Georgia Douglas Johnson (September 10, 1880 – May 15, 1966), was an African-American poet, one of the earliest African-American female playwrights.
A member of the Harlem Renaissance, Georgia Douglas Johnson wrote plays, a syndicated newspaper column, and four collections of poetry: The Heart of a Woman (1918), Bronze (1922), An Autumn Love Cycle (1928), and Share My World (1962). he began to submit poems to newspapers and small magazines. Her first poem was published in 1905 in the literary journal The Voice of the Negro, though her first collection of poems was not published until 1916. She published four volumes of poetry, beginning in 1916 with The Heart of a Woman. Her poems are often described as feminine and "ladylike" or "raceless" and use titles such a "Faith", "Youth", and "Joy". Her poems appeared in multiple issues of The Crisis, a journal published by the NAACP and founded by W. E. B. Du Bois. "Calling Dreams" was published with the January 1920 edition, "Treasure" in July 1922, and "To Your Eyes" in November 1924. Johnson traveled extensively in the 1920s to give poetry readings. In 1934 she lost her job in the Department of Labor and returned to supporting herself with temporary clerical work
The former Washington, D.C., residence of Georgia Douglas Johnson.
Douglas was one of the architects of Washington D.C.’s version of the “New Negro Movement.”
She was a close friend of its philosophical leader, Dr. Alain Locke, Dean of the Humanities at Howard University. Johnson’s home became the site of Saturday literary salons where she hosted black intellectuals and writers such as, among others, W.E.B. Du Bois, James Weldon Johnson, William Stanley Braithwaite, Jean Toomer, Angelina Weld Grimké, Countee Cullen, Alice Dunbar Nelson, Langston Hughes, Zora Neale Hurston, Bruce Nugent, Wallace Thurman, and Jessie Fauset.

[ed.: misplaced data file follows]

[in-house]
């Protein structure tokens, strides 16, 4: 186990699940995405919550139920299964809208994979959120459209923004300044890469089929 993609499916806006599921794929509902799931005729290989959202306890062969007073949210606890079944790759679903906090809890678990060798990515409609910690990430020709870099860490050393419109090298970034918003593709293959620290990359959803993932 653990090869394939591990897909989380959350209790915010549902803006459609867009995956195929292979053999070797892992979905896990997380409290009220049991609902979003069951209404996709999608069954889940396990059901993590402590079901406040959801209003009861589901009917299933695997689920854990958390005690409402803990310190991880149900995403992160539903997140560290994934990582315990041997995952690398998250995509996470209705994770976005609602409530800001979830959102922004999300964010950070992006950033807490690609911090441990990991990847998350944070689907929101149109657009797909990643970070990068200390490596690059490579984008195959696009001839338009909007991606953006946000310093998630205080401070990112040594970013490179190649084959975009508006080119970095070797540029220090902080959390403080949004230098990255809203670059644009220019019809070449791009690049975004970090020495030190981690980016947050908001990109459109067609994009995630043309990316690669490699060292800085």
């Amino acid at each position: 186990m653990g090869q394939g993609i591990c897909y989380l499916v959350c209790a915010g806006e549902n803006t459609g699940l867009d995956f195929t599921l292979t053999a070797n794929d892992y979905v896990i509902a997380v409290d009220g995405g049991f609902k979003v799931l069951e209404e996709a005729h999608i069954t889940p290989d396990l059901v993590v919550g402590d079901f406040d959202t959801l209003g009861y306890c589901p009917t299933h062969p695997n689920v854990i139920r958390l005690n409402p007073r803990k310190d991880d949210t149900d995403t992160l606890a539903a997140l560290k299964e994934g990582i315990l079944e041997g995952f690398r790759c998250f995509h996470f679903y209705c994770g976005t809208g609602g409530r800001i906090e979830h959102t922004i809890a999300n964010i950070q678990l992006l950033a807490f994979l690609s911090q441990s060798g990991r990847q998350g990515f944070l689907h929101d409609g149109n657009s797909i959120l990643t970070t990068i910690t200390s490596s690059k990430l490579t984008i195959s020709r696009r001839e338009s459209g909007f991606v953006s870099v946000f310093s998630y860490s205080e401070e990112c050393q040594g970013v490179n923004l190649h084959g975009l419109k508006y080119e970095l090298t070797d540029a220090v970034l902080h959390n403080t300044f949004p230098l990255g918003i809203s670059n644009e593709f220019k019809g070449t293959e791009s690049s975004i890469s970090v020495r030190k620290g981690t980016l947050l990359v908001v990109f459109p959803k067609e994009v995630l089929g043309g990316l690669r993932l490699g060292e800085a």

Johnson, however, was more than a salon host; her volumes of poetry made her the most important female poet of the Harlem Renaissance. Johnson published four volumes of poetry: The Heart of a Woman (1918), Bronze (1922), An Autumn Love Cycle (1928), and Share My World (1962). She also wrote at least twenty-eight plays, including A Sunday Morning in the South (1925), Blue Blood (1926), Safe (1929), and Blue Eyed Black Boy (1930).
Unlike her Renaissance peers, Johnson initially focused on feminist themes, including motherhood, love, loneliness, and imagination in her first collection of poems.
With the appearance of Bronze in 1922, she began to examine racial themes including the impact of lynching on black families and communities, miscegenation, passing, and race-based oppression. Johnson, perhaps the most anthologized woman poet of the Renaissance, was specifically interested in exploring and emphasizing female sexuality, intense sensuality, and passion in her poetry suggesting the influence of traditional, romantic, and Victorian femininity. Yet Johnson’s poems also resisted a patriarchal sexuality that designated women as male property and that condemned homoeroticism as immoral. Even though there is no evidence that Johnson was lesbian, she surrounded herself with and her poetry was influenced by lesbian and gay women and men, including Hughes, Nugent, Locke, and Thurman, whom she called her “sons” and who in turn referred to her as “mother.”